Reading all the news that came in this week felt overwhelming. To cope with it in a creative way, I created some Haiku poems from news pieces. A traditional Japanese form of poetry, a haiku is a three-line poem with seventeen syllables, written in a 5/7/5 syllable count. Often focusing on images from nature, Haiku emphasises simplicity, intensity and directness of expression. It can work for hard news, too. In an attempt to find out to what extent technology can help create poetry, I enlisted the support of several online Haiku online generators. Although frankly assembled by chance, some of the results are surprisingly close to the truth and reality. Enjoy!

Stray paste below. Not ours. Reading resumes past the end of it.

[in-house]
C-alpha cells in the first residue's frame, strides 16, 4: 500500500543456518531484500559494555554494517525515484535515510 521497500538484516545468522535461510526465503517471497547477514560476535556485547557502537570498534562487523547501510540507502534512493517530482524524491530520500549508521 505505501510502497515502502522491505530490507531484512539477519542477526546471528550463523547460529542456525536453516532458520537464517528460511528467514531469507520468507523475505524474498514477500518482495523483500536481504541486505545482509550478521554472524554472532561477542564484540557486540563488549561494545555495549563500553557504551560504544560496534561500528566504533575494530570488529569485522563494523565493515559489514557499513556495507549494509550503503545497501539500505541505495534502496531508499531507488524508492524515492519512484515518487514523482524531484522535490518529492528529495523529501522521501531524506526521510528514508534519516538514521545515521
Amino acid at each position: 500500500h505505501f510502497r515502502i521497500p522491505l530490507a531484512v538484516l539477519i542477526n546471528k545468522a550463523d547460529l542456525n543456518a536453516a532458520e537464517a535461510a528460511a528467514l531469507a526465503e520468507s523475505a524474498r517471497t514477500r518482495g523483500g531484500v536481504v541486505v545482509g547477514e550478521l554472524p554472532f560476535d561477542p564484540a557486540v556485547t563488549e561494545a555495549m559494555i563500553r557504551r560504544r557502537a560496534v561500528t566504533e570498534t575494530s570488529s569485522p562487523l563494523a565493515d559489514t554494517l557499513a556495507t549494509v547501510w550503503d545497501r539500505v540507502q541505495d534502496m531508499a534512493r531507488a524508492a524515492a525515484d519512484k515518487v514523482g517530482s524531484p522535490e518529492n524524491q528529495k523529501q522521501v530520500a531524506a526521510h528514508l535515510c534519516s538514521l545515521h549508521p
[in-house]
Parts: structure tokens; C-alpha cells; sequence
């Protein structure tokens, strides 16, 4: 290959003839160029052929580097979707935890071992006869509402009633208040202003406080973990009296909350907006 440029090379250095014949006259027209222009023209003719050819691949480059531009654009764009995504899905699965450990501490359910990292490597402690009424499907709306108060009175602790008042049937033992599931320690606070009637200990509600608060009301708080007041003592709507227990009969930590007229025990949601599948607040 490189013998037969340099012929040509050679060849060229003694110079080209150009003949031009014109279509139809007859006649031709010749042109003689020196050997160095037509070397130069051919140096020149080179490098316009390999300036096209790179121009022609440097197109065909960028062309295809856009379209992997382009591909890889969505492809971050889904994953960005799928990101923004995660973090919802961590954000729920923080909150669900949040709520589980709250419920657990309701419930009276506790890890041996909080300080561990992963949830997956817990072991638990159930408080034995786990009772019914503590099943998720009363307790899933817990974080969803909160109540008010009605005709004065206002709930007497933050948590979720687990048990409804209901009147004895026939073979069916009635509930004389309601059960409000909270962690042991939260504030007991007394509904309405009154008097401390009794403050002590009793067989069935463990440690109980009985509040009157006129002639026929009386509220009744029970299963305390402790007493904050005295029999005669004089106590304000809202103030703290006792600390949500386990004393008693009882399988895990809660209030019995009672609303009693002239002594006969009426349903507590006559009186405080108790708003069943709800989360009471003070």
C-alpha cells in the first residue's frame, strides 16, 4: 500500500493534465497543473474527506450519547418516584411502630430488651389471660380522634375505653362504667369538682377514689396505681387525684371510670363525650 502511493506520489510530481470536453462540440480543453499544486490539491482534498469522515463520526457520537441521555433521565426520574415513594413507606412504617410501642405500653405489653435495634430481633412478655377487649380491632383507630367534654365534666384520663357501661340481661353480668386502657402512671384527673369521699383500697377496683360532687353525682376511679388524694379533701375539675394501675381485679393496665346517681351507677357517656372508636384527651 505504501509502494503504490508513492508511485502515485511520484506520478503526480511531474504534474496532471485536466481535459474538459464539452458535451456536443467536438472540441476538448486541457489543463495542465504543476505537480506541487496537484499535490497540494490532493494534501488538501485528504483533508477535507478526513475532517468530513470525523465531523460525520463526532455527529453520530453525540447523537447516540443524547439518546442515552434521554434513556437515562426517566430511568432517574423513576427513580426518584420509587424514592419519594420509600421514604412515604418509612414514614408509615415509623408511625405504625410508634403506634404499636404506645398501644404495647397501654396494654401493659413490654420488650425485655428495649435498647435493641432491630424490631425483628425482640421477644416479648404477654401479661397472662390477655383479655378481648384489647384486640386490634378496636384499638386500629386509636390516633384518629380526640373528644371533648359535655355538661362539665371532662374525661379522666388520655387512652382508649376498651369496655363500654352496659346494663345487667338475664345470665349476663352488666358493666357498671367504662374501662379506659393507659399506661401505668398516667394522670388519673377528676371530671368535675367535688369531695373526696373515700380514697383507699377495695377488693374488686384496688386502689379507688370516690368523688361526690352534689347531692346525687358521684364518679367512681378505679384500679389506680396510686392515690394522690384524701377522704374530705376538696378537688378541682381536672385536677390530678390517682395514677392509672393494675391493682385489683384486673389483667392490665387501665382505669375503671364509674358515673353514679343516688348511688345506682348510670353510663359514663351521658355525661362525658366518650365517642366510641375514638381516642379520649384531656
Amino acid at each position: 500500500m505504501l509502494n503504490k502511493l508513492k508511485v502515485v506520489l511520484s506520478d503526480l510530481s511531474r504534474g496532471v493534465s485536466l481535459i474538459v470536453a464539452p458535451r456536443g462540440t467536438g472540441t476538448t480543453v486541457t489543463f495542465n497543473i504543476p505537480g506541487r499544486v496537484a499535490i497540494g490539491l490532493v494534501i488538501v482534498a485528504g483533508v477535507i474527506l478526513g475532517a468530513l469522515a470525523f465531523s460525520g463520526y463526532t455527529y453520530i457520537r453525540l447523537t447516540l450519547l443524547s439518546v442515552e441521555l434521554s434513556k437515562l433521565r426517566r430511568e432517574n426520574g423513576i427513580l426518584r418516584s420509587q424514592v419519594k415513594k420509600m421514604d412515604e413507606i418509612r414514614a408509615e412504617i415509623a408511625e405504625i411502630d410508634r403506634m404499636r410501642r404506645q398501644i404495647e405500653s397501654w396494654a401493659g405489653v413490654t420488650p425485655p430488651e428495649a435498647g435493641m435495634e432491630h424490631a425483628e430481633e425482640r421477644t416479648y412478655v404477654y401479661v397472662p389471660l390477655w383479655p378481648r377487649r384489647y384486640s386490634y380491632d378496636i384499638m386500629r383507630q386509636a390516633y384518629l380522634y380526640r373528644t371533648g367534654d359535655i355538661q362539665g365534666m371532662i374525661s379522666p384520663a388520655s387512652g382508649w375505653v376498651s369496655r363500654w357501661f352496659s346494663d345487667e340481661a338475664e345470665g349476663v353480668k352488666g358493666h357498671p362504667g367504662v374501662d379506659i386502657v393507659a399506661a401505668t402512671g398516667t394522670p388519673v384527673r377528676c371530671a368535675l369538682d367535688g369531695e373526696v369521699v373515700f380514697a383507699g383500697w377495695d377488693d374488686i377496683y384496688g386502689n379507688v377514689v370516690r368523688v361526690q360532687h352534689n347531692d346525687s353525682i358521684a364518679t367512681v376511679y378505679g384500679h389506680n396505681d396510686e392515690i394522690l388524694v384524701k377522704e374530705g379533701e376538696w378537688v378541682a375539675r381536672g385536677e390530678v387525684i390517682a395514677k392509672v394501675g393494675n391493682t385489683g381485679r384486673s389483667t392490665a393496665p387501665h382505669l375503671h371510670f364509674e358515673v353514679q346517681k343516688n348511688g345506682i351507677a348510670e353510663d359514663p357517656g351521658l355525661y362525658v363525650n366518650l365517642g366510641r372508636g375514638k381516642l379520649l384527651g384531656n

How much while of it certain?
The bare radiation.
How much and of it about?
The peak is that.
protective his commerce
Don't video, of
Don't be gathering,
Don't coronavirus, contradicts
Sign up to the E&T News e-mail to get great stories like this delivered to your inbox every day.